Word Group Calamity Activity

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This was a bit of a kooky lesson idea that attempted to reap the learning benefits from my children’s tendency towards loudness and my own tendency towards messiness.

The children were split into three groups of five, with each group taking one of Nouns, Verbs and Adjectives as their topic. They were given two minutes to discuss the definition of that word, and to come up with examples. Nouns and Verbs were both strong, but Adjectives had become confused with adverbs.

After clarifying the definitions, the task was shared with pupils. They were to work in their groups to find more exciting synoynms for words they already know, using the thesauri. We modelled together how to use a thesaursus, and how to check the word group of a given word.

Then, they worked collaboratively with each other and competitively against other groups, in order to find as many interesting vocabulary items for their group as possible. Each one of these, they wrote on a large-ish rectangle of sugar paper. In the end, after working like troopers, each table had collected about 60 words.

Then came the cheeky part. Using my sensible voice, I asked them all to give me their attention while one of the children collected all the cards, making sure to keep them in the three groups. Then, whilst the children watched with horror, I shuffled and chucked them all over the classroom floor. This left a jumble of around 200 words scattered about randomly.

I told the children that their job was now to work together to get their pile back – one by one, members from their group would be called up (so all of the Partner 1s from all three groups) and they had to rummage about finding words that belong to their group. They could only bring 2 back at a time, meaning they could not randomly grab any old card.

Also, the children who were not collecting had to work together to double check that the card belongs with them. Finally, once they had collected them all, I went around and corrected any errors in their piles (if you look at the picture at the end of this post, you will see what they had before I corrected them – a strike rate of about 80%).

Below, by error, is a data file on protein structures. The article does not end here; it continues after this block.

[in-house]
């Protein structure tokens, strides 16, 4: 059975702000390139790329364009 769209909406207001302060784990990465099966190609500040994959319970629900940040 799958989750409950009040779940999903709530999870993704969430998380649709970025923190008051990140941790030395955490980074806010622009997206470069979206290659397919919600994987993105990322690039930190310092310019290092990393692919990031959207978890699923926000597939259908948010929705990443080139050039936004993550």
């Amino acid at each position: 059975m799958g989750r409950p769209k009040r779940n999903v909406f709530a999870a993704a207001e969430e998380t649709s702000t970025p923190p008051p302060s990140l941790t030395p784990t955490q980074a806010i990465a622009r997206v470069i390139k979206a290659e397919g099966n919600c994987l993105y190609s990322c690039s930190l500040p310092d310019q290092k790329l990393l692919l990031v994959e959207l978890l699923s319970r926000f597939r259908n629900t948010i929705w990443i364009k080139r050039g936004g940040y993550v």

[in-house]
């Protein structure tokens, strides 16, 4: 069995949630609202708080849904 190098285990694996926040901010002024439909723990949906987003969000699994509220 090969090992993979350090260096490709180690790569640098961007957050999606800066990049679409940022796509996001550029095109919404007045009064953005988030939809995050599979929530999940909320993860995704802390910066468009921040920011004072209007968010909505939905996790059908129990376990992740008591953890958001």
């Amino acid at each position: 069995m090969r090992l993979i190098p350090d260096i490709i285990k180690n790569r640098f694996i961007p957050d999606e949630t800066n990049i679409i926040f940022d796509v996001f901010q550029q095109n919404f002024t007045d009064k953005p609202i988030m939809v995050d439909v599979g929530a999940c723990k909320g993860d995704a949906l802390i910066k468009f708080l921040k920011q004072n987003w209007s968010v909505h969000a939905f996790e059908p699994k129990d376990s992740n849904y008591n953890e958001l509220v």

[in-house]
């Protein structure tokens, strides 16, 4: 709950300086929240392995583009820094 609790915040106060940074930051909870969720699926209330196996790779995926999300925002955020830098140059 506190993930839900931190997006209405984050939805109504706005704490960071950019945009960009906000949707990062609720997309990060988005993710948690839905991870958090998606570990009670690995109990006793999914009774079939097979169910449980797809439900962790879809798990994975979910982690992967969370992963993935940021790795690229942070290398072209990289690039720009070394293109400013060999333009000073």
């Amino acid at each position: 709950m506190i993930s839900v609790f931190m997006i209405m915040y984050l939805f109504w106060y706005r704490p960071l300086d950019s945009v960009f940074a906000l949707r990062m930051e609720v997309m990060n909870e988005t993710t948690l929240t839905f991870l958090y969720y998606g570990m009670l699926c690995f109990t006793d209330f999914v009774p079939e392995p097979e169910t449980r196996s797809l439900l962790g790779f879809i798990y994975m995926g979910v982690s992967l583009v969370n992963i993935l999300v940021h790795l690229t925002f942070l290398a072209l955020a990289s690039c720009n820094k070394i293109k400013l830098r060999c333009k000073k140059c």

This activity worked really well for a few reasons

1) The format of the activity worked as a very engaging hook. Grammar is quite dry for all children, but for my low attaining group, it is something that they find not only boring but very difficult. Grammatical understanding requires a fairly strong level of literacy and a fairly wide vocabulary, and my boys generally struggle. By turning it into a quite physical game – like Crystal Maze meets Countdown – they worked on explicit grammatical knowledge in a way that they found fun.

2) The activity layered the knowledge, moving them from dependence on my instruction, to independent and collaborative application of the knowledge. We began by sharing prior knowledge, and identified the confusion over the nature of adjectives. They worked in a group to define the terms. Then, working independently, but contributing as a team, they were able to begin searching for adjectives/nouns/verbs, and in their own ways, became used to the features of these words. They were able to check each others understanding, and pupils were helping each other when weaker members contributed erroneous words to the group’s pile. Finally, once I had chucked all their work on the floor, the collection activity required the boys to not just find a word and see whether it was an adjective/noun/verb, instead, they had to search for adjectives/verbs/nouns. In order to complete the task, as they all did, they had to independently recognise whether a given word was one of theirs, and as such, they were operating using the specific grammatical understanding.

3) All children experienced a feeling of success. The group nature meant that those who were stronger took on leadership roles, correcting others mistakes. The competitive nature meant that it was in the mutual interest of group members to support each other, and those whose subject knowledge was weaker were being supported by their group members.

4) The level of pupil interaction was high – children were shouting amusing things across the room that are seldom heard. “Find ‘moribund’, we don’t have that yet!!!” “NO NO NO NO NO NO don’t choose sprint, that’s a verb innit!” and “Guys, is desolate an adjective?”

All in all, a very effective lesson with high levels of engagement, consolidation of grammar and – as a teacher bonus for the final day of term – no marking.

 

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